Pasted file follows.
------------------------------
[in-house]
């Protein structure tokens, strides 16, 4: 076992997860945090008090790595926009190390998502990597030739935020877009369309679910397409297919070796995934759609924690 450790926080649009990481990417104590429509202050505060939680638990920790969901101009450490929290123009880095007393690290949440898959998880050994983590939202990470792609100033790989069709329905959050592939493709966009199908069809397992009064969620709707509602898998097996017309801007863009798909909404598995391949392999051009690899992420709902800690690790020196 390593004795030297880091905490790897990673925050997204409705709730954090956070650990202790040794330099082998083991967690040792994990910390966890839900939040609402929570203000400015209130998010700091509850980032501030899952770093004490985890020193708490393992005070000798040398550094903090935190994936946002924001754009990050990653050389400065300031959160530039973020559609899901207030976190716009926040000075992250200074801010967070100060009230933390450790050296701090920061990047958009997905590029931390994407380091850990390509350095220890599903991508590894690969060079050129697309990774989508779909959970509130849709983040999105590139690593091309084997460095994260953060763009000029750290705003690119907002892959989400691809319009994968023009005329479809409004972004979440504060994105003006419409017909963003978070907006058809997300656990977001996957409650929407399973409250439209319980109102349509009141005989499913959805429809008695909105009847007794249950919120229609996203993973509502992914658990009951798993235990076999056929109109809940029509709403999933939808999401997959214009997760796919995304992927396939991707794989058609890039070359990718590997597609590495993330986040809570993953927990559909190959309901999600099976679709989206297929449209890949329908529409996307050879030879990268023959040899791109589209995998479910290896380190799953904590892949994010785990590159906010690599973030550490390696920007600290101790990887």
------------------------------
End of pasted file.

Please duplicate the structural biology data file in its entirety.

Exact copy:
[in-house]
């Protein structure tokens, strides 16, 4: 076992997860945090008090790595926009190390998502990597030739935020877009369309679910397409297919070796995934759609924690 450790926080649009990481990417104590429509202050505060939680638990920790969901101009450490929290123009880095007393690290949440898959998880050994983590939202990470792609100033790989069709329905959050592939493709966009199908069809397992009064969620709707509602898998097996017309801007863009798909909404598995391949392999051009690899992420709902800690690790020196 390593004795030297880091905490790897990673925050997204409705709730954090956070650990202790040794330099082998083991967690040792994990910390966890839900939040609402929570203000400015209130998010700091509850980032501030899952770093004490985890020193708490393992005070000798040398550094903090935190994936946002924001754009990050990653050389400065300031959160530039973020559609899901207030976190716009926040000075992250200074801010967070100060009230933390450790050296701090920061990047958009997905590029931390994407380091850990390509350095220890599903991508590894690969060079050129697309990774989508779909959970509130849709983040999105590139690593091309084997460095994260953060763009000029750290705003690119907002892959989400691809319009994968023009005329479809409004972004979440504060994105003006419409017909963003978070907006058809997300656990977001996957409650929407399973409250439209319980109102349509009141005989499913959805429809008695909105009847007794249950919120229609996203993973509502992914658990009951798993235990076999056929109109809940029509709403999933939808999401997959214009997760796919995304992927396939991707794989058609890039070359990718590997597609590495993330986040809570993953927990559909190959309901999600099976679709989206297929449209890949329908529409996307050879030879990268023959040899791109589209995998479910290896380190799953904590892949994010785990590159906010690599973030550490390696920007600290101790990887």